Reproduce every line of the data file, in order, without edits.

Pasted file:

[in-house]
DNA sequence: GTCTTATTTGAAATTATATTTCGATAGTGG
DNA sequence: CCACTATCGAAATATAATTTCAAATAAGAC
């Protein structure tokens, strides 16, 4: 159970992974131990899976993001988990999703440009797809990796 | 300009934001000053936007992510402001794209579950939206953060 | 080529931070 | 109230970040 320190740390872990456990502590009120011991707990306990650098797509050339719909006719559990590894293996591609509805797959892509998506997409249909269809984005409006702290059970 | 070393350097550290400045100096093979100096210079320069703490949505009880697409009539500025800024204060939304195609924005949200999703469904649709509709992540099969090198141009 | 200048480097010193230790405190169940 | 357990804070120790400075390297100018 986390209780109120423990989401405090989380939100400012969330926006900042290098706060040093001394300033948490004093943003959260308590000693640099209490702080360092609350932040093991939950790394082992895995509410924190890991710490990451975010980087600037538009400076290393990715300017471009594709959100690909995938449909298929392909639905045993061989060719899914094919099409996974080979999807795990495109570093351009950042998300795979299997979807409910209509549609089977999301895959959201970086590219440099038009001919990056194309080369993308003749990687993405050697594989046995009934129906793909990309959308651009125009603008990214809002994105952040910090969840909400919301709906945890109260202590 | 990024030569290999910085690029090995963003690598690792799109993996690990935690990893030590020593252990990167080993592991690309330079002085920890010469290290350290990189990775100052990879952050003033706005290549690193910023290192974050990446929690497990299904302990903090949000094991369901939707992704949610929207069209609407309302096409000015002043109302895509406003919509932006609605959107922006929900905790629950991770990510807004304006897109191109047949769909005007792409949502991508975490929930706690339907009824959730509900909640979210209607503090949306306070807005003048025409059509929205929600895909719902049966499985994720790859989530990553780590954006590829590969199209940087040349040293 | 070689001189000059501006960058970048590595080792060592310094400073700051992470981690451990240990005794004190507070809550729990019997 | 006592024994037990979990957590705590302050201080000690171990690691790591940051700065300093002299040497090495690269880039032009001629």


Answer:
[in-house]
DNA sequence: GTCTTATTTGAAATTATATTTCGATAGTGG
DNA sequence: CCACTATCGAAATATAATTTCAAATAAGAC
């Protein structure tokens, strides 16, 4: 159970992974131990899976993001988990999703440009797809990796 | 300009934001000053936007992510402001794209579950939206953060 | 080529931070 | 109230970040 320190740390872990456990502590009120011991707990306990650098797509050339719909006719559990590894293996591609509805797959892509998506997409249909269809984005409006702290059970 | 070393350097550290400045100096093979100096210079320069703490949505009880697409009539500025800024204060939304195609924005949200999703469904649709509709992540099969090198141009 | 200048480097010193230790405190169940 | 357990804070120790400075390297100018 986390209780109120423990989401405090989380939100400012969330926006900042290098706060040093001394300033948490004093943003959260308590000693640099209490702080360092609350932040093991939950790394082992895995509410924190890991710490990451975010980087600037538009400076290393990715300017471009594709959100690909995938449909298929392909639905045993061989060719899914094919099409996974080979999807795990495109570093351009950042998300795979299997979807409910209509549609089977999301895959959201970086590219440099038009001919990056194309080369993308003749990687993405050697594989046995009934129906793909990309959308651009125009603008990214809002994105952040910090969840909400919301709906945890109260202590 | 990024030569290999910085690029090995963003690598690792799109993996690990935690990893030590020593252990990167080993592991690309330079002085920890010469290290350290990189990775100052990879952050003033706005290549690193910023290192974050990446929690497990299904302990903090949000094991369901939707992704949610929207069209609407309302096409000015002043109302895509406003919509932006609605959107922006929900905790629950991770990510807004304006897109191109047949769909005007792409949502991508975490929930706690339907009824959730509900909640979210209607503090949306306070807005003048025409059509929205929600895909719902049966499985994720790859989530990553780590954006590829590969199209940087040349040293 | 070689001189000059501006960058970048590595080792060592310094400073700051992470981690451990240990005794004190507070809550729990019997 | 006592024994037990979990957590705590302050201080000690171990690691790591940051700065300093002299040497090495690269880039032009001629």